Spring [2]: is this the way to get resilience?

So, dry or not, it’s still Spring, the time to get out and see what our bush can do.

And, of course, we know that our forest managers are aware of the severe conditions, and keen to do everything they can to maintain resilience in the face of these conditions. Right?

Maybe not.

Those visiting one of our wildflower hotspots had better brace themselves for yet another experience of land managers’ road upgrades.

Typical section of Morgan’s track, September 2: This is not ‘keeping within the track footprint.’

Morgan’s Track has well and truly got the treatment from the grader: gouging of track edges, numerous scalped areas where machines have turned around, a tendency to widen the track, plus some intriguing vegetation removal. It’s not always clear what this last is for. We are often told by managers that crews are instructed to ‘stay inside the track footprint.’ This has now become a bit of a joke.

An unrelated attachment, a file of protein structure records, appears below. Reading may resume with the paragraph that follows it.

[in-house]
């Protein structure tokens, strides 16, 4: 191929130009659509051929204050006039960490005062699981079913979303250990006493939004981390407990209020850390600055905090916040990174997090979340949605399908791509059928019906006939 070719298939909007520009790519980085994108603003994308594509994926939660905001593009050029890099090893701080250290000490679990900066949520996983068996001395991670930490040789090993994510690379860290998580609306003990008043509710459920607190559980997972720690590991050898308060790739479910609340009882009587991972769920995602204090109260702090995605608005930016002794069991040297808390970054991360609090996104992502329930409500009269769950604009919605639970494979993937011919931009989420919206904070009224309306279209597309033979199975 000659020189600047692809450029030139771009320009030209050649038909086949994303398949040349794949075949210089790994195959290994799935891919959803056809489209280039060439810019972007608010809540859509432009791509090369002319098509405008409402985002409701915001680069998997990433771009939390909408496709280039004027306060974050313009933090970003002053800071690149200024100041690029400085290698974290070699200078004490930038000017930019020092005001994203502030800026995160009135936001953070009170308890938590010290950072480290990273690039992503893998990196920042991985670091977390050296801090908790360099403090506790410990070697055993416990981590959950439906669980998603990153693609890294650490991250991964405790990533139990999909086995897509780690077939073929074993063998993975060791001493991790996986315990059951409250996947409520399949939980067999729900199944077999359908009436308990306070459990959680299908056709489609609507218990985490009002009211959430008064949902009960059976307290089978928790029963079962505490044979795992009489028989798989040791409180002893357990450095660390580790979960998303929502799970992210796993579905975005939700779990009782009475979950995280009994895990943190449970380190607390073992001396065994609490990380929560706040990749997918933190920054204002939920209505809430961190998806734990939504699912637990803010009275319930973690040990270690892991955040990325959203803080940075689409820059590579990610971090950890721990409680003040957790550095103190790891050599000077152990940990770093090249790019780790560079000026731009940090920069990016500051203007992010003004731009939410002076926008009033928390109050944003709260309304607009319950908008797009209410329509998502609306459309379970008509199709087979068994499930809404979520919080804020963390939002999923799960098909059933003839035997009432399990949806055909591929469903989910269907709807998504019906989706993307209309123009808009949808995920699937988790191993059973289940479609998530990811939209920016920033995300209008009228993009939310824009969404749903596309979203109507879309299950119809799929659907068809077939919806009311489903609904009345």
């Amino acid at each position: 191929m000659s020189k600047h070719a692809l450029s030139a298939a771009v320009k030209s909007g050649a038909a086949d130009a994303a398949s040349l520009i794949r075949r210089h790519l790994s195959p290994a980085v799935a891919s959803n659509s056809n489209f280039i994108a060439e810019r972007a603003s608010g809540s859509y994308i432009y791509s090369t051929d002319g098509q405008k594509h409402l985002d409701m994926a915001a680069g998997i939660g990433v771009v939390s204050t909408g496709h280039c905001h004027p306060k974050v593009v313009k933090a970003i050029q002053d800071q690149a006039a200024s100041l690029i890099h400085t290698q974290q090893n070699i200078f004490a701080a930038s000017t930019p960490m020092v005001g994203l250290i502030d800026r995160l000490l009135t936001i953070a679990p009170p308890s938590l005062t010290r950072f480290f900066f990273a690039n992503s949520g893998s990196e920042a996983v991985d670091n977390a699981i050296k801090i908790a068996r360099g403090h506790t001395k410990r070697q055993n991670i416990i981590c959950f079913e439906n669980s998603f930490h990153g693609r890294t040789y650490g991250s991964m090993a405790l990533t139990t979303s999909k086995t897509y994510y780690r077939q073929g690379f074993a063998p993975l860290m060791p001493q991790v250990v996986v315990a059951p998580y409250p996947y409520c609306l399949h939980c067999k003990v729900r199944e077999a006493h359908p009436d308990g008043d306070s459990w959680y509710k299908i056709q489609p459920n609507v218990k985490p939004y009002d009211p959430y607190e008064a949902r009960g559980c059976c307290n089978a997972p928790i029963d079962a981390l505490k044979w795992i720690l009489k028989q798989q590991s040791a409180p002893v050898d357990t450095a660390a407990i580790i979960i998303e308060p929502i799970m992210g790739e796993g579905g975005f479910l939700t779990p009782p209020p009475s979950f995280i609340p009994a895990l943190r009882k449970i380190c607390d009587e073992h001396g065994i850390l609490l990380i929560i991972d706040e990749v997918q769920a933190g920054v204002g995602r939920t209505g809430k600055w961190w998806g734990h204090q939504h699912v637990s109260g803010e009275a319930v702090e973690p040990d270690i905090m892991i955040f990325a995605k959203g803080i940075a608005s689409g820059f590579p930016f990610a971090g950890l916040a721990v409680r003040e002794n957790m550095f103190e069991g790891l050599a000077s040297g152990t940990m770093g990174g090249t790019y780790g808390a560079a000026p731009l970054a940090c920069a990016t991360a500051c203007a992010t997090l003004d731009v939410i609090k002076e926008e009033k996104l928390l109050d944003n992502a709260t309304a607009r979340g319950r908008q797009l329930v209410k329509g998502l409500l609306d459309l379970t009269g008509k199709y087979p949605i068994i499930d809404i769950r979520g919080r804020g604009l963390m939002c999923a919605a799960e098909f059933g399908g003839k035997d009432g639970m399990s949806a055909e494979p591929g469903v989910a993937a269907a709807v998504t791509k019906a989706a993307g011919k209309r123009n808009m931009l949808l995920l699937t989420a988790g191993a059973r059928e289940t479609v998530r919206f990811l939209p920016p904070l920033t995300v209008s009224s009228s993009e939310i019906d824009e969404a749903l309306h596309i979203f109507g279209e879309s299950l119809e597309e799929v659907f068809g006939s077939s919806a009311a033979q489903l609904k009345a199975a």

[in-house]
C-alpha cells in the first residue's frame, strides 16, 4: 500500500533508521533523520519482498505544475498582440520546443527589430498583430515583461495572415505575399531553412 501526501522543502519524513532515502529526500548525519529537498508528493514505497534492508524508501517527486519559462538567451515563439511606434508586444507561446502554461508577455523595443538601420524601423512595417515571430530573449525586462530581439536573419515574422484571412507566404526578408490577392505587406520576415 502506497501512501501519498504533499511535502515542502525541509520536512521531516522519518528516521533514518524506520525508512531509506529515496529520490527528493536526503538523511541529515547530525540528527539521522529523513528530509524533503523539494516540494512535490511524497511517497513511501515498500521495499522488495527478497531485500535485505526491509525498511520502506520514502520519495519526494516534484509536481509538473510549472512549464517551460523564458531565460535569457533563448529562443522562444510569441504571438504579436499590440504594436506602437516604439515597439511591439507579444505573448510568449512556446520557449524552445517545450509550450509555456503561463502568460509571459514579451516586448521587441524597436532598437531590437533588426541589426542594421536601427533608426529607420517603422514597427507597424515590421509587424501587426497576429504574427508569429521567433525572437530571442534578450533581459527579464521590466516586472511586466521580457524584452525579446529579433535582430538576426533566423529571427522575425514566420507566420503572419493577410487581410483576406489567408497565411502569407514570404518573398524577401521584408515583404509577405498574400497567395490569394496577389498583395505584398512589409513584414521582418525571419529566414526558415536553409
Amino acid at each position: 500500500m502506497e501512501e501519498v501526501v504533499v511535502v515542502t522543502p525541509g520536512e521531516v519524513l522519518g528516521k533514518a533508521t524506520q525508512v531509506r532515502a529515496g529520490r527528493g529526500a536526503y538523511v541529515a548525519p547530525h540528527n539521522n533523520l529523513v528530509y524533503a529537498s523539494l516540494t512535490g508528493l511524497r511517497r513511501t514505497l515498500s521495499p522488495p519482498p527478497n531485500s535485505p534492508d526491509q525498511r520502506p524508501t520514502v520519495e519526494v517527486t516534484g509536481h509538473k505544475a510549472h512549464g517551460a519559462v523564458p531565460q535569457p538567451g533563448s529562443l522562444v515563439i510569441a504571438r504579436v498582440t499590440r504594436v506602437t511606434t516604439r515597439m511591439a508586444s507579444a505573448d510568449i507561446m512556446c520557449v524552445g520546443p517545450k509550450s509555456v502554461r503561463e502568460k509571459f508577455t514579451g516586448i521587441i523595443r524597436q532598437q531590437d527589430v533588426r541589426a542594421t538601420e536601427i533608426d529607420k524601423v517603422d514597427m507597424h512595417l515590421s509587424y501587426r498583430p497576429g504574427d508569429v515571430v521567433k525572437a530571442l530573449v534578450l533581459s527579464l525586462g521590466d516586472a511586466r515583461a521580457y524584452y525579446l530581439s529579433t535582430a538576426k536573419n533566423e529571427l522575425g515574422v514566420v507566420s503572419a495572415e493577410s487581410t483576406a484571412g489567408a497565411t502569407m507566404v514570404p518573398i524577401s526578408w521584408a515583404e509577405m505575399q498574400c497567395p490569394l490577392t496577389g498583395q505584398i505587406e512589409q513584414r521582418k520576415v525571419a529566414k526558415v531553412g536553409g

Here’s a question: if road maintenance crews are given the job of cleaning the gutters in Swanston Street, would they think it a good idea to gouge a few inches, or a few feet, out of the footpath? Possibly not: but DELWP has traditionally, it seems, considered the verges of bush tracks to be pretty flexible. A gouge here, a scalp there: it’ll all come back OK.

Maybe: but in increasingly severe climatic conditions, managers’ responsibility is to improve natural resilience, not scrape away at it…or at least, you’d think so…

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